How large does an ovarian chocolate cyst need to be to affect the ovarian function? (coefficient of 2): 6 cm according to the CNGOF (Collège national des Gynécologues et Obstétriciens Français : the French National College of Gynaecologists and Obstetricians), 7 cm according to Arika Fujishita, the author of the TOP classification for endometriosis [18]. In reality, it is not only the size of the chocolate cyst, but also its repercussions for the ovarian reserve that should be considered. The ovarian reserve is evaluated by determining serum levels of AMH and counting the remaining antral follicles on ultrasound scans. O2 corresponds to a chocolate cyst of more than 6 cm in diameter, the deficit of the ovarian reserve being a cause for alarm.

F2 designates a cumulative diameter of more than 6 cm for superficial peritoneal lesions. However, more important than this cumulative diameter is the inflammation resulting from the extent of the superficial peritoneal lesions, which disturbs reproductive function.

I (inflammation) is thus a factor to be taken into account in endometriosis. It is scored “+”or “−”. I is scored “+” in cases of red hypervascularised lesions displaying exudation. Inflammation may also be assessed by checking for the presence of inflammatory cells in biopsy specimens. It probably reflects the progressive potential of peritoneal lesions and may eventually serve as a source of biological markers of the progressiveness of endometriosis. Inflammation accounts for the high risk of adhesions following surgery carried out without prior medical treatment [19] [20]. Indeed, persistent infection and chronic inflammation have always been considered absolute but temporary contraindications for these types of surgery.

Adenomyosis (a) is detected by MRI and ultrasound scanning: 0 = normal junctional zone; 1 = abnormal junctional zone; 2 = endometrium in outer myometrium (I. Brosens) [21]

Deep infiltrating endometriosis of the rectovaginal space (RVS) is, of course, assessed by vaginal and rectal examinations, but objective evaluations are now obtained essentially by MRI. RVS 1 corresponds to a spatially limited lesion; RVS 2 indicates extension to the neighbouring organs, with 2U indicating extension to the urinary organs, 2R indicating extension to the rectum and 2UR indicating extension to both urinary organs and the rectum. It is possible to add to the formula more details of urinary lesions (bladder, ureter, etc.). It is also possible to associate here Adamyan's suggestions, Chapron's classification or Enzian's classification which described deep infiltrating endometriosis.

An example of the formula could be F2 O0 A2 T0 I + a 1 RVS2

What are the advantages of this method?

The formula is very simple to write, but it provides a complete and analytical description of all the locations of endometriosis. This description covers not only the visual appearance of the implants, but also the functional repercussion of adhesions for tubal and ovarian function. It also includes the results of the most recently developed explorations: ultrasound scans, MRI, AMH determination for investigation of the ovarian reserve, histological analyses of biopsy specimens and, in the future, the determination of levels of biological markers of disease progression. The evaluation of disease severity (coefficient 2 for A, T, O, RVS and adenomyosis) is based not only on the size of the lesions, but also on their consequences in terms of fertility and pain.

By simply reading the formula, it is possible to obtain a precise description of each endometriotic implant at a precise moment in the life of the patient. Another formula resulting from investigations at another time would provide information about the progression of the disease: aggravation at certain locations, regression at others. A comparison of the formula obtained before and after treatment would provide a precise evaluation of the efficacy of the treatment at each location.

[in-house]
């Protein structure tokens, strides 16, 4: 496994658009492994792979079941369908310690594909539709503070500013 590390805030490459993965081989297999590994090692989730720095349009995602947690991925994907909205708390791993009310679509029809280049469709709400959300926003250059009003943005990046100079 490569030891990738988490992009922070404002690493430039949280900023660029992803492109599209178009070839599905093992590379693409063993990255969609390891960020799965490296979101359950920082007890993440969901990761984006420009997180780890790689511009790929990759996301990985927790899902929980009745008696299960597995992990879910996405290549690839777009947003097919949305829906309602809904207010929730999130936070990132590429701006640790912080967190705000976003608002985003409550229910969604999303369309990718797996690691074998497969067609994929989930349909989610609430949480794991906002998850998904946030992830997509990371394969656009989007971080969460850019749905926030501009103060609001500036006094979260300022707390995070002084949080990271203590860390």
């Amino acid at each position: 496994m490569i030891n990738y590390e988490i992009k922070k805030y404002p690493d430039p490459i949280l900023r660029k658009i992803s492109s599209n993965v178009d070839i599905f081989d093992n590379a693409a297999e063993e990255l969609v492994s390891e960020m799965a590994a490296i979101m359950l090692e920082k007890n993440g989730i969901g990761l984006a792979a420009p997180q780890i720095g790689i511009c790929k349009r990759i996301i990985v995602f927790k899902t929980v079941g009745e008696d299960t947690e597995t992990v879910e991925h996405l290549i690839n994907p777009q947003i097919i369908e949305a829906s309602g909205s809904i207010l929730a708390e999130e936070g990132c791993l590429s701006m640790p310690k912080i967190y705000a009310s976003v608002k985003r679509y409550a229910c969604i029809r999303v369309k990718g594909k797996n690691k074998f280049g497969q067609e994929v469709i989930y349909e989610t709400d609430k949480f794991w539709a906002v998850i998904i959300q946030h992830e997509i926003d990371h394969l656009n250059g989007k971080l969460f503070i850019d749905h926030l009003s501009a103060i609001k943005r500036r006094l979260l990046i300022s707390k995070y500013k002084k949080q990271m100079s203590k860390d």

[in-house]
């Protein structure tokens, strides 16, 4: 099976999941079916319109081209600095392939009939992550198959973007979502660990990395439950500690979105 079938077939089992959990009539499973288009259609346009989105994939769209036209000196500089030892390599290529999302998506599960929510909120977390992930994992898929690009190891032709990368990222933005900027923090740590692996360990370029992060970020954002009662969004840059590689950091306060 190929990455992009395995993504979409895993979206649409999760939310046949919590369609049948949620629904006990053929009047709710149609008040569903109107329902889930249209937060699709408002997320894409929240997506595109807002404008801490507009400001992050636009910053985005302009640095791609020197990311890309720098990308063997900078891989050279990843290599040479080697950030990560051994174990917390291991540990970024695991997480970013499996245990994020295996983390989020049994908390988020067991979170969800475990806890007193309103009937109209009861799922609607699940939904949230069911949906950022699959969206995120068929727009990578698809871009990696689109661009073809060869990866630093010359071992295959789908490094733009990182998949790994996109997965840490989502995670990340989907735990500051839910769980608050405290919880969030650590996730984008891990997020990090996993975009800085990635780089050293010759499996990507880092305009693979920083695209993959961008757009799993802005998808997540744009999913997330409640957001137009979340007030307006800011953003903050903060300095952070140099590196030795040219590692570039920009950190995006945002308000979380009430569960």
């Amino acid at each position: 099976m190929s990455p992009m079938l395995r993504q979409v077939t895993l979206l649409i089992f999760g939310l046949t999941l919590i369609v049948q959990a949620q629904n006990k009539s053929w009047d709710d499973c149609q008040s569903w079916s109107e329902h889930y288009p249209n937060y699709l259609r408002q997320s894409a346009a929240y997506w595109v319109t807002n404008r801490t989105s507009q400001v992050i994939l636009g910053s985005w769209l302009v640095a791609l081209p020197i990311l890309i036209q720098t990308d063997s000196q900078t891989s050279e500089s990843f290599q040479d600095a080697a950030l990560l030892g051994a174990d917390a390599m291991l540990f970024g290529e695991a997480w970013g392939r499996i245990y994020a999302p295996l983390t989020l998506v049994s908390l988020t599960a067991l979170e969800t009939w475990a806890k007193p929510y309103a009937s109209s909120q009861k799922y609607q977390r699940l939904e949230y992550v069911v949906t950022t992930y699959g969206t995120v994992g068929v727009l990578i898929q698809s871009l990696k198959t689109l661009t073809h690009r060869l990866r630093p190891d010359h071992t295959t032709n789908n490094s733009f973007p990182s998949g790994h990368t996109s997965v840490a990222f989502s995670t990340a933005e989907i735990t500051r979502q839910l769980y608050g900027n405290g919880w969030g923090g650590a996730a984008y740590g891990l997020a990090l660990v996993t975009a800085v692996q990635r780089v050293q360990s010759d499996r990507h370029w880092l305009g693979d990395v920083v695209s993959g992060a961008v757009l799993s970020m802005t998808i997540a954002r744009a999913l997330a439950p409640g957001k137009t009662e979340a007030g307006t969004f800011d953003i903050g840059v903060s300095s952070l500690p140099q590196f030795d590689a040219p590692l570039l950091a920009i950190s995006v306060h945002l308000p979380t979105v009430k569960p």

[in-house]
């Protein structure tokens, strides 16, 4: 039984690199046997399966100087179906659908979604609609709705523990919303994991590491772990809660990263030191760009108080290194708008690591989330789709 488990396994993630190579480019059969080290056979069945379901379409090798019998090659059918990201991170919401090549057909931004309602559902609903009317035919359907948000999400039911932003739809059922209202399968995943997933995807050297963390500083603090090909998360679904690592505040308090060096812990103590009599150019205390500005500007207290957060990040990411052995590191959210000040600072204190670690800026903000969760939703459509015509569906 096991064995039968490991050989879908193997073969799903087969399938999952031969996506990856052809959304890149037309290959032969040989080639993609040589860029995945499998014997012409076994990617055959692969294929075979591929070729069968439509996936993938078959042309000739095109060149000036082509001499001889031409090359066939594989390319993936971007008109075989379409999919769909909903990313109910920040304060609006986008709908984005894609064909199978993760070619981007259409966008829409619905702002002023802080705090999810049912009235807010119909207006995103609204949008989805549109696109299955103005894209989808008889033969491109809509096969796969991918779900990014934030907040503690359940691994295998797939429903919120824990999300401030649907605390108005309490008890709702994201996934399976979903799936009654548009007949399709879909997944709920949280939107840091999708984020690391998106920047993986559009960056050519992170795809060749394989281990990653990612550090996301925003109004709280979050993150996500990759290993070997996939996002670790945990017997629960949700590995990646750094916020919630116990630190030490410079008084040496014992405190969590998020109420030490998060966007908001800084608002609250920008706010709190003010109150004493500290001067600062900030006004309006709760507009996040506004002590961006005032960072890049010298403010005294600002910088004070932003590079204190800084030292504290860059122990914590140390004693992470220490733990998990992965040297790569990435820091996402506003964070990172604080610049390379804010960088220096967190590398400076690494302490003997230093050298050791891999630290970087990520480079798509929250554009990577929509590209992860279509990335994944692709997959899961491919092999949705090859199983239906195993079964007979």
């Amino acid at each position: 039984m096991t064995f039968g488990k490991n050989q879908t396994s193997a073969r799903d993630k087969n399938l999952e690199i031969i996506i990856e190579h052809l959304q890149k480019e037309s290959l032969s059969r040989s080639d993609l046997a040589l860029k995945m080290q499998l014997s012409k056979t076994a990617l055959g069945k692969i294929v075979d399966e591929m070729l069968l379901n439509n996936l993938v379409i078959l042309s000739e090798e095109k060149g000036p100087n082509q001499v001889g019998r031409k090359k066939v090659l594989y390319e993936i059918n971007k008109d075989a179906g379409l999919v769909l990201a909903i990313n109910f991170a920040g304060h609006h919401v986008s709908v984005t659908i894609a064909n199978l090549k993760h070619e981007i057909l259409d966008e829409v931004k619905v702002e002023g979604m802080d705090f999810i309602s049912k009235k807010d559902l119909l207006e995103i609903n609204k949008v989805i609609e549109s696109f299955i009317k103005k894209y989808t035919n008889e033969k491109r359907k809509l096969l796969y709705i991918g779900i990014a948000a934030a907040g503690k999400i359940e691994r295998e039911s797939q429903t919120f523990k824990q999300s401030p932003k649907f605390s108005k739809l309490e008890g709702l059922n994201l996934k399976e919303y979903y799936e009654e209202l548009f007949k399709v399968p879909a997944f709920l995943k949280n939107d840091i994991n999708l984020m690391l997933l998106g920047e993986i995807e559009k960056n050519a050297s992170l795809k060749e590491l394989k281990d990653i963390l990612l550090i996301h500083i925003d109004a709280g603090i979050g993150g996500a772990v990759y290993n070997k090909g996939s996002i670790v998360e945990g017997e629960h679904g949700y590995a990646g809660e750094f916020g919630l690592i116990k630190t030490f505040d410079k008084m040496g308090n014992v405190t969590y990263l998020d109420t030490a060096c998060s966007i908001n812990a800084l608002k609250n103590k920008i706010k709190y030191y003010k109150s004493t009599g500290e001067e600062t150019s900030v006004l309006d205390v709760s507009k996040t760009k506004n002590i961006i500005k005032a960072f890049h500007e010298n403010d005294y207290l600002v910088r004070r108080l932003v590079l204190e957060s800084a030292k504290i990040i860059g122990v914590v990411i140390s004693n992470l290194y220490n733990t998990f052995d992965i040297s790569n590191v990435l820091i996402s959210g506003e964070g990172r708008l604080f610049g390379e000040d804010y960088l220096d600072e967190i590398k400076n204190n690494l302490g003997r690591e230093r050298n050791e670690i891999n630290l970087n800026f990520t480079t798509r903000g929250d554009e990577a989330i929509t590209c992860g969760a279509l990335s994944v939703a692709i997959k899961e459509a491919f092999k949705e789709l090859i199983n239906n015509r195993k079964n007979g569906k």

The formula can be continuously improved by addition of new factors like cancer classification. This formula is clearly of value for determining indications for treatment: A2, T2, RVS 1 and 2 and O2 (without decline of the ovarian reserve) reveal anatomic distortions with an indication for immediate surgery. F2 and I+ indicate a need for drug-based treatment before surgery [14, 15]. RVS2 recommends multidisciplinary approach. A patient with a formula including F2 I+ but without anatomic distortion could be treated solely with drugs. If there has clearly been a change in the ovarian reserve, it would not be necessary to operate (if no cancer suspicion is found), particularly as this would be likely to worsen the prognosis further. By contrast, patients in this situation need to be provided with rapid access to in vitro fertilisation techniques, and even the freezing of oocytes.

A2, T2, O2 and a2 are factors associated with a poor prognosis in young women.

The computerised classification of formula is easier than that of diagrams. Comparisons between patients, even if they live on different continents, is thus easier, because large series of formulas can easier be sent by Internet than a large series of diagrams, which consume much more memory (the total score, as a number, is more easily exchanged, but has no descriptive value).

Conclusion

The ASRM classification is still universally used, but the FOATIaRVS classification is simpler to use and more descriptive. It has predictive value and can provide indications for the choice of therapy. A study carried out in several countries by specialised teams working together in a network should make it possible to confirm the results obtained in France and to determine whether this method of classification should be more widely used.

Declarations

Conflict of interest

The authors report no conflicts of interest. The authors alone are responsible for the content and writing of the paper.

Authors’ Affiliations

(1)
University of Nice Sophia Antipolis
(2)
College de France

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© Springer-Verlag 2012